No player has won the ATP Tour event more times than Tsonga, who was triumphant in 2009, 2013 and 2017, matching the tallies of Marc Rosset and Thomas Enqvist.

But despite having ended a long wait for a triumph on the Tour at the Open Sud de France earlier this month, Tsonga could not extend a bid for a fourth Marseille victory beyond his opening match.

The Frenchman won the opening set against Andrey Rublev but then went down 2-6 6-4 6-2.

Tsonga was not the only home hopeful to see his challenge cut short, with Jeremy Chardy losing a pair of tie-breaks in vastly contrasting fashion as Matteo Berrettini emerged a 7-6 (14-12) 7-6 (7-0) winner.

Meanwhile, a bizarre development saw Constant Lestienne beaten by a man he had eliminated in qualifying.

Lestienne defeated Sergiy Stakhovsky on Monday, but the Ukrainian returned to the competition as a lucky loser and knocked the Frenchman out in three sets 24 hours later.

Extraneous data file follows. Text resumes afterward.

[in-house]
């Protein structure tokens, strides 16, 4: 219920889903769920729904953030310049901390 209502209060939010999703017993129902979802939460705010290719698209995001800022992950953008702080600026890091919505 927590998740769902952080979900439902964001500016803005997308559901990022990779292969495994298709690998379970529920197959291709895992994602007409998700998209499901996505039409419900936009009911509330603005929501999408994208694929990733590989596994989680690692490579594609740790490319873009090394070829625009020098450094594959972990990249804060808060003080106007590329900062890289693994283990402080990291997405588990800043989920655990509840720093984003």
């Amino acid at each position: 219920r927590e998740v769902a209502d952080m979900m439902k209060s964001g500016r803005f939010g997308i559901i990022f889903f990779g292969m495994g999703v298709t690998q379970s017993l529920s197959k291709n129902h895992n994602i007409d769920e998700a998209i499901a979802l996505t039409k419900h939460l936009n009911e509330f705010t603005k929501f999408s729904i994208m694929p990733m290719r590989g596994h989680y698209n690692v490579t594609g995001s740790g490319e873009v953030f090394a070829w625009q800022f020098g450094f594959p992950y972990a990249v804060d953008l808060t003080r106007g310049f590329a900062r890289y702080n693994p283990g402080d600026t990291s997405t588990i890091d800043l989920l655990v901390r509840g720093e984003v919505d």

Benoit Paire came through in straight sets against Simone Bolelli, though, while fifth seed Fernando Verdasco and Peter Gojowczyk also won.

Ferrari were the fastest team for the second day running at Formula One testing in Barcelona as new boy Charles Leclerc impressed on Tuesday.

Sebastian Vettel starred as the week got under way on Monday, but it was the turn of the German's new team-mate 24 hours later as Ferrari again laid down a marker.

A best lap time of one minute and 18.247 seconds saw Leclerc quickest around the track, beating McLaren's Lando Norris by 0.306 seconds.

Valtteri Bottas and Lewis Hamilton were further down the standings, while Pierre Gasly spun his Red Bull at Turn 13. Daniel Ricciardo also endured problems.